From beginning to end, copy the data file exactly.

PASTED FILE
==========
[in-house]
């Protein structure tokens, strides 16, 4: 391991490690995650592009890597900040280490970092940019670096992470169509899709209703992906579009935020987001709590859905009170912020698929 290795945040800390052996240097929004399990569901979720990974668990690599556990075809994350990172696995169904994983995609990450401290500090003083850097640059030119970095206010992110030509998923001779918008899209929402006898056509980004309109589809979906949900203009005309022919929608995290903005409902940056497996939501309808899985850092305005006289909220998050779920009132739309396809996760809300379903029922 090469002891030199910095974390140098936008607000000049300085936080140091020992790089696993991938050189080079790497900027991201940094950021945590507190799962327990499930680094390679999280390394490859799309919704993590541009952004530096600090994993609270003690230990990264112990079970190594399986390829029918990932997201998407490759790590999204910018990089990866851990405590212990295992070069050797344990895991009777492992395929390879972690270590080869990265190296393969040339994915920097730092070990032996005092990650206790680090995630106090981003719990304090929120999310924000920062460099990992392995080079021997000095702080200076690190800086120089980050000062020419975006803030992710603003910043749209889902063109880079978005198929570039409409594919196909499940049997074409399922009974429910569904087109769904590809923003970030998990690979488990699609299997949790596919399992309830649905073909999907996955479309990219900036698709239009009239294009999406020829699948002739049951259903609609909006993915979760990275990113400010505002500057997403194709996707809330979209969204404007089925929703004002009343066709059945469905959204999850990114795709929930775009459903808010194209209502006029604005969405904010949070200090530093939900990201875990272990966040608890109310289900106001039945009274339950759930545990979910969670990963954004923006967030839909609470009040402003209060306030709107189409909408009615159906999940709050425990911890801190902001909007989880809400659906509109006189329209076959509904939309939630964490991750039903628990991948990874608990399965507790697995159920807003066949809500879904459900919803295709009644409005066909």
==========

[in-house]
């Protein structure tokens, strides 16, 4: 391991490690995650592009890597900040280490970092940019670096992470169509899709209703992906579009935020987001709590859905009170912020698929 290795945040800390052996240097929004399990569901979720990974668990690599556990075809994350990172696995169904994983995609990450401290500090003083850097640059030119970095206010992110030509998923001779918008899209929402006898056509980004309109589809979906949900203009005309022919929608995290903005409902940056497996939501309808899985850092305005006289909220998050779920009132739309396809996760809300379903029922 090469002891030199910095974390140098936008607000000049300085936080140091020992790089696993991938050189080079790497900027991201940094950021945590507190799962327990499930680094390679999280390394490859799309919704993590541009952004530096600090994993609270003690230990990264112990079970190594399986390829029918990932997201998407490759790590999204910018990089990866851990405590212990295992070069050797344990895991009777492992395929390879972690270590080869990265190296393969040339994915920097730092070990032996005092990650206790680090995630106090981003719990304090929120999310924000920062460099990992392995080079021997000095702080200076690190800086120089980050000062020419975006803030992710603003910043749209889902063109880079978005198929570039409409594919196909499940049997074409399922009974429910569904087109769904590809923003970030998990690979488990699609299997949790596919399992309830649905073909999907996955479309990219900036698709239009009239294009999406020829699948002739049951259903609609909006993915979760990275990113400010505002500057997403194709996707809330979209969204404007089925929703004002009343066709059945469905959204999850990114795709929930775009459903808010194209209502006029604005969405904010949070200090530093939900990201875990272990966040608890109310289900106001039945009274339950759930545990979910969670990963954004923006967030839909609470009040402003209060306030709107189409909408009615159906999940709050425990911890801190902001909007989880809400659906509109006189329209076959509904939309939630964490991750039903628990991948990874608990399965507790697995159920807003066949809500879904459900919803295709009644409005066909």